- Stanford-Binet Intelligence Scale
- Woodcock-Johnson III Tests of Cognitive Abilities
- Wechsler Adult Intelligence Scale
- Wechsler Individual Achievement Test
IQ tests break intelligence into two categories. Common IQ tests tend to measure:
- Crystallized intelligence. This is a measure of your knowledge and verbal ability. Usually, it improves as you age.
- Fluid intelligence. This is your reasoning ability, as well as a measurement of abstract thinking and problem-solving. Fluid intelligence covers how good you are at solving problems in areas you have little-to-no previous knowledge of.
These are the most common IQ tests, but there are others. For example, tests like the Universal Nonverbal Intelligence and Raven’s Progressive Matrices measure IQ while taking nonverbal ability into account.
Common EQ tests
You can measure emotional intelligence with several tests:
- Mayer-Salovey-Caruso Emotional Intelligence Tests
- Situational Tests of Emotional Management
- Situational Tests of Emotional Understanding
- Diagnostic Analysis of Nonverbal Accuracy
There are five key areas of emotional intelligence that EQ tests tend to measure:
Pour enough XP into these and you’ll gain levels in your Care Bear abilities. These aren’t the only distinctions on EQ tests though. Some divide your EQ talents into two categories:
- Ability intelligence. This is how well you can use your EQ to solve problems. If you’re good at navigating and steering conversations and social situations congrats, you have a high Ability intelligence. This is Mr. Rogers–flavored EQ.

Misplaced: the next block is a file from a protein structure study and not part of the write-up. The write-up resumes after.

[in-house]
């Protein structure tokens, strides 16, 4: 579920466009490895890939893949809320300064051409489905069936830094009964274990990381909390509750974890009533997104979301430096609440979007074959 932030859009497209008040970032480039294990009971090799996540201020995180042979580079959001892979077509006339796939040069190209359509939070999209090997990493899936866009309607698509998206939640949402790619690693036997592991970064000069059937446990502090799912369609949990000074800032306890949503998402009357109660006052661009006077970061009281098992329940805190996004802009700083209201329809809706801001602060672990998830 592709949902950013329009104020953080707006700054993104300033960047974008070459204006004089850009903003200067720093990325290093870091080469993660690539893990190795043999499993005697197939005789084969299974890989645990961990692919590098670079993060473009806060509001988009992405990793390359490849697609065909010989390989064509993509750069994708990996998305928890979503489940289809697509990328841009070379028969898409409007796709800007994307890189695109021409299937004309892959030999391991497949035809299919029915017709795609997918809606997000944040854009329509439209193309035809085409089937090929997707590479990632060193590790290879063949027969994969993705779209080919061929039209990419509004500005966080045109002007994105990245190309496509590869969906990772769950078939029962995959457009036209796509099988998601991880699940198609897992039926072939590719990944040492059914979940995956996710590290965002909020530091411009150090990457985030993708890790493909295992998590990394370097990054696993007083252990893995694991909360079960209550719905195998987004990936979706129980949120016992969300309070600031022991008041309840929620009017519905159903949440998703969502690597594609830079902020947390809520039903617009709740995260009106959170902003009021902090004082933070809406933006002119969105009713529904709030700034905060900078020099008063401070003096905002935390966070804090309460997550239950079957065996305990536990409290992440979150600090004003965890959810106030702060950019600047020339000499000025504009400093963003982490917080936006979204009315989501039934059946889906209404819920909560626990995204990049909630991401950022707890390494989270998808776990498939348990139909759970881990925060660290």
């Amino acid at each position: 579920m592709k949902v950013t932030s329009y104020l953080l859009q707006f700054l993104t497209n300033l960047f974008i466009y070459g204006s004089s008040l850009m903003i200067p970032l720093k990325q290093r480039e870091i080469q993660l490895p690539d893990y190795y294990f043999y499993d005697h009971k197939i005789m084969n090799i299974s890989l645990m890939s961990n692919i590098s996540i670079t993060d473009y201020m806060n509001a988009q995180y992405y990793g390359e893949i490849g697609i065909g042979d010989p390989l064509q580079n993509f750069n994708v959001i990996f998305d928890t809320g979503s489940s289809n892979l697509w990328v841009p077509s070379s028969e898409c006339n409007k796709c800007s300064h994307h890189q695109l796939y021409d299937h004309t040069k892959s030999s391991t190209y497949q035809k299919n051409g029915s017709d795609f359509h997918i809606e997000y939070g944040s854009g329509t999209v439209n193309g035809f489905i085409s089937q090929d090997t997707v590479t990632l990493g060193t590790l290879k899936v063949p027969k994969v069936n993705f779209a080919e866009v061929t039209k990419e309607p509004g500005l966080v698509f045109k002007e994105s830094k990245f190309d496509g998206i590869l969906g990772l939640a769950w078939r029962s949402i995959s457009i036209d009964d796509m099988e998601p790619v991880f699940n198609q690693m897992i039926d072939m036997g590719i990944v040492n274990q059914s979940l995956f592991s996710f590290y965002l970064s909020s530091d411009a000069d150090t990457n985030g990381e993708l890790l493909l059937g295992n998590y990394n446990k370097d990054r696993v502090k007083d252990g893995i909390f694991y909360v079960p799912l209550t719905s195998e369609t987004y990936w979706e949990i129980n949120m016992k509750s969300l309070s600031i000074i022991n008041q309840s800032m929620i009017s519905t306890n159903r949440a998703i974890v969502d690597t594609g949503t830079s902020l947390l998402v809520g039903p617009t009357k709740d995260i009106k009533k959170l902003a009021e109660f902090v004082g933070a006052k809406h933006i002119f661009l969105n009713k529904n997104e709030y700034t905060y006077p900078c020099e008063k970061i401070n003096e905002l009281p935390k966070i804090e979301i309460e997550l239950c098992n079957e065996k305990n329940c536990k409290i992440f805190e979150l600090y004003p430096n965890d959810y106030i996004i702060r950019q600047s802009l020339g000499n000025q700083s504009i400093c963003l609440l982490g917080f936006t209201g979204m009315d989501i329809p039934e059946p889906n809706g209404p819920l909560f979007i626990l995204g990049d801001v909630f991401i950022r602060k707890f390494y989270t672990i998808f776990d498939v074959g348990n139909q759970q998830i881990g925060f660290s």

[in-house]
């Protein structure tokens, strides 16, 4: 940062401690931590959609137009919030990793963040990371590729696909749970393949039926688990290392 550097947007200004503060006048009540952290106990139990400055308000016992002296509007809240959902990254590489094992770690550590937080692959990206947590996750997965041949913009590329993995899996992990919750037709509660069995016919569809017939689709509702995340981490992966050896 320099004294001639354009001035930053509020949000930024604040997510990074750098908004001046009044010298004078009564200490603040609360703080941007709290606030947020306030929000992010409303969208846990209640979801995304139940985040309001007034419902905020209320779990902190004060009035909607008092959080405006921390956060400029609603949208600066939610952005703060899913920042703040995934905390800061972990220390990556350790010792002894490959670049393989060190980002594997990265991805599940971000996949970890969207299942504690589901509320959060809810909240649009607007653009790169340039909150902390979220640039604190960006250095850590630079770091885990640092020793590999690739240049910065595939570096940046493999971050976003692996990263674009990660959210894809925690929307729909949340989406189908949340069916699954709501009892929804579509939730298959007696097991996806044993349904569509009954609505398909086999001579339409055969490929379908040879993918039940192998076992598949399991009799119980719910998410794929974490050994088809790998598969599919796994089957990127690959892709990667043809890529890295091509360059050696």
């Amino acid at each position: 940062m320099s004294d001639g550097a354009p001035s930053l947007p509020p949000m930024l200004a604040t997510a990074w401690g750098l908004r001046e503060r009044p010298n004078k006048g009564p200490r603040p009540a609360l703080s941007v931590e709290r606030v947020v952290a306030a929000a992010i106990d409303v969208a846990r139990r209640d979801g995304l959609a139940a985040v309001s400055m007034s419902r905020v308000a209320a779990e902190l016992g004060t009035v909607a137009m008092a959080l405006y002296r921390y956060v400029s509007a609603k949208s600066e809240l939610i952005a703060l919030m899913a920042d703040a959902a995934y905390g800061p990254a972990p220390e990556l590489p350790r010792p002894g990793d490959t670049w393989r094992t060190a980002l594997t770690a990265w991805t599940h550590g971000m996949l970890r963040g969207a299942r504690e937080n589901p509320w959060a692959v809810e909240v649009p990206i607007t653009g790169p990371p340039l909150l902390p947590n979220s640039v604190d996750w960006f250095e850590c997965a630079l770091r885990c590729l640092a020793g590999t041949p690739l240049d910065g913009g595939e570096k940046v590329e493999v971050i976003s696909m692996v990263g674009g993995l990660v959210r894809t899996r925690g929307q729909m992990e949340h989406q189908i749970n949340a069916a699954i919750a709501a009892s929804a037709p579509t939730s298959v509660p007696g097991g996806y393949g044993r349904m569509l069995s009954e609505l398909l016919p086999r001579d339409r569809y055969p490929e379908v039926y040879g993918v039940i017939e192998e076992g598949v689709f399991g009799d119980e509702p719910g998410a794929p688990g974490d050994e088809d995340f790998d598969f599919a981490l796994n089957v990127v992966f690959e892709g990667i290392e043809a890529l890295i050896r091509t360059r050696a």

- Trait intelligence. This is your ability to look inward and understand your own feelings and emotions. This is Buddha-flavored EQ.
Problems with measuring IQ and EQ
While measuring IQ and EQ is super easy, it isn’t without controversy. (Gosh, science, you and your controversies — what are you, Kanye?)
There are plenty of factors that can affect or skew the data on both:
- Economic status. This makes measuring childhood IQ in particular especially difficult.
- Social inequality. This may stifle the expression of certain genes relating to IQ.
- The standard of education a person has had access to. Education has a huge impact on both IQ and EQ.
- Inadequate nutrition. This especially applies during childhood.
- Trauma. Again particularly if experienced in childhood.
Having a high EQ and IQ might make success an easier task. Conversely, having low scores in either means life is always going to feel a little bit like you’re playing it on hard mode.